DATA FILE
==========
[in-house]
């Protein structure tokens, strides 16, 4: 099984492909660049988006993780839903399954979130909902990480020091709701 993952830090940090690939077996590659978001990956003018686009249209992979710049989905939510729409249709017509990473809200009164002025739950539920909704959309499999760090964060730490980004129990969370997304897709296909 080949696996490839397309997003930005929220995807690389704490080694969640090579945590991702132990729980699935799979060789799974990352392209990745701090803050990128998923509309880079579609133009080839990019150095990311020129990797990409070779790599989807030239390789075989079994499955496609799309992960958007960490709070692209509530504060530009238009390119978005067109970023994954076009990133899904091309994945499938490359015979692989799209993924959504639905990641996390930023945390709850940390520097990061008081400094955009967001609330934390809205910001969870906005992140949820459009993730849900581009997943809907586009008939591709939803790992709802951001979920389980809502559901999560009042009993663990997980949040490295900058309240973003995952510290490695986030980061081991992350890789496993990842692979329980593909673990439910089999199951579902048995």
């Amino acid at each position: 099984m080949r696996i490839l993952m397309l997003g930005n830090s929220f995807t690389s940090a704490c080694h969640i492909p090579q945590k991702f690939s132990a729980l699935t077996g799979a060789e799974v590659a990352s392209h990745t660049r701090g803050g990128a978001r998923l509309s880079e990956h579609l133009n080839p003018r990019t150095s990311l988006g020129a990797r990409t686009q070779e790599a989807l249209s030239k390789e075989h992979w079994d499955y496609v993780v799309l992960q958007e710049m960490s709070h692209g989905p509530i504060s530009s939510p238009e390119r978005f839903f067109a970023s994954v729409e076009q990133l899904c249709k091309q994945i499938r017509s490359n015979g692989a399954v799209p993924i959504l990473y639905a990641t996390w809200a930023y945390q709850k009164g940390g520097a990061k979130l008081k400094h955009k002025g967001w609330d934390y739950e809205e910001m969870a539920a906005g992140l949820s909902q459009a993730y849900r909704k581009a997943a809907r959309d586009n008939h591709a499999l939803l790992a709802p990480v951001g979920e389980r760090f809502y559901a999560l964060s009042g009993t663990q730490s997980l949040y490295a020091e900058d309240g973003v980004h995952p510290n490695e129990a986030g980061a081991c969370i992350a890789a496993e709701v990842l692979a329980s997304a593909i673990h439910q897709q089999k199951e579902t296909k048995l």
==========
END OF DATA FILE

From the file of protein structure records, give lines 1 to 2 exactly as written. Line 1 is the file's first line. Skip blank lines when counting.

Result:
[in-house]
């Protein structure tokens, strides 16, 4: 099984492909660049988006993780839903399954979130909902990480020091709701 993952830090940090690939077996590659978001990956003018686009249209992979710049989905939510729409249709017509990473809200009164002025739950539920909704959309499999760090964060730490980004129990969370997304897709296909 080949696996490839397309997003930005929220995807690389704490080694969640090579945590991702132990729980699935799979060789799974990352392209990745701090803050990128998923509309880079579609133009080839990019150095990311020129990797990409070779790599989807030239390789075989079994499955496609799309992960958007960490709070692209509530504060530009238009390119978005067109970023994954076009990133899904091309994945499938490359015979692989799209993924959504639905990641996390930023945390709850940390520097990061008081400094955009967001609330934390809205910001969870906005992140949820459009993730849900581009997943809907586009008939591709939803790992709802951001979920389980809502559901999560009042009993663990997980949040490295900058309240973003995952510290490695986030980061081991992350890789496993990842692979329980593909673990439910089999199951579902048995």